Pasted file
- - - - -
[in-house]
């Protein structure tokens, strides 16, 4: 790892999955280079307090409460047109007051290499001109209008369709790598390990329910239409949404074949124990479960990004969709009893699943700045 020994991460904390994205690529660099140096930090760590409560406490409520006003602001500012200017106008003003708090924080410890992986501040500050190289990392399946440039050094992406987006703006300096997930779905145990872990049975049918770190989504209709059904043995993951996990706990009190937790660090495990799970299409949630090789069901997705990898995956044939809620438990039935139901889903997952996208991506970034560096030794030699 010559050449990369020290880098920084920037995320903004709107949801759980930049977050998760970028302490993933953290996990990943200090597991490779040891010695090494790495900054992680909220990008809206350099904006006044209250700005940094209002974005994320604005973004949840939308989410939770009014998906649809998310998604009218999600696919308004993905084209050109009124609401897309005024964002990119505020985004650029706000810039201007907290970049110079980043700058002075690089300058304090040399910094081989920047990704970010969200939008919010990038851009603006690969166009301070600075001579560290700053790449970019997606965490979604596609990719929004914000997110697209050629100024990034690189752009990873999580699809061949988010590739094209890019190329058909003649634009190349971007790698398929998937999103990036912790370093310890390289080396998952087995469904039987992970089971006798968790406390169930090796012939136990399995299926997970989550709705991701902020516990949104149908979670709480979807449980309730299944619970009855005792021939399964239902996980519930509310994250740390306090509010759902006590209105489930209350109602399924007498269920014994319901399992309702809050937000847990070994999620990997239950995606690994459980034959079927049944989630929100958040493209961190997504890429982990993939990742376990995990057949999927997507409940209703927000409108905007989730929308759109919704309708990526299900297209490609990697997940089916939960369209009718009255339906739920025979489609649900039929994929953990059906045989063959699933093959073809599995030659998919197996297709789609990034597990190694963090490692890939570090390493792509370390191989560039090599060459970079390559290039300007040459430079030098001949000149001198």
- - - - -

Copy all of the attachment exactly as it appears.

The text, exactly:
[in-house]
């Protein structure tokens, strides 16, 4: 790892999955280079307090409460047109007051290499001109209008369709790598390990329910239409949404074949124990479960990004969709009893699943700045 020994991460904390994205690529660099140096930090760590409560406490409520006003602001500012200017106008003003708090924080410890992986501040500050190289990392399946440039050094992406987006703006300096997930779905145990872990049975049918770190989504209709059904043995993951996990706990009190937790660090495990799970299409949630090789069901997705990898995956044939809620438990039935139901889903997952996208991506970034560096030794030699 010559050449990369020290880098920084920037995320903004709107949801759980930049977050998760970028302490993933953290996990990943200090597991490779040891010695090494790495900054992680909220990008809206350099904006006044209250700005940094209002974005994320604005973004949840939308989410939770009014998906649809998310998604009218999600696919308004993905084209050109009124609401897309005024964002990119505020985004650029706000810039201007907290970049110079980043700058002075690089300058304090040399910094081989920047990704970010969200939008919010990038851009603006690969166009301070600075001579560290700053790449970019997606965490979604596609990719929004914000997110697209050629100024990034690189752009990873999580699809061949988010590739094209890019190329058909003649634009190349971007790698398929998937999103990036912790370093310890390289080396998952087995469904039987992970089971006798968790406390169930090796012939136990399995299926997970989550709705991701902020516990949104149908979670709480979807449980309730299944619970009855005792021939399964239902996980519930509310994250740390306090509010759902006590209105489930209350109602399924007498269920014994319901399992309702809050937000847990070994999620990997239950995606690994459980034959079927049944989630929100958040493209961190997504890429982990993939990742376990995990057949999927997507409940209703927000409108905007989730929308759109919704309708990526299900297209490609990697997940089916939960369209009718009255339906739920025979489609649900039929994929953990059906045989063959699933093959073809599995030659998919197996297709789609990034597990190694963090490692890939570090390493792509370390191989560039090599060459970079390559290039300007040459430079030098001949000149001198």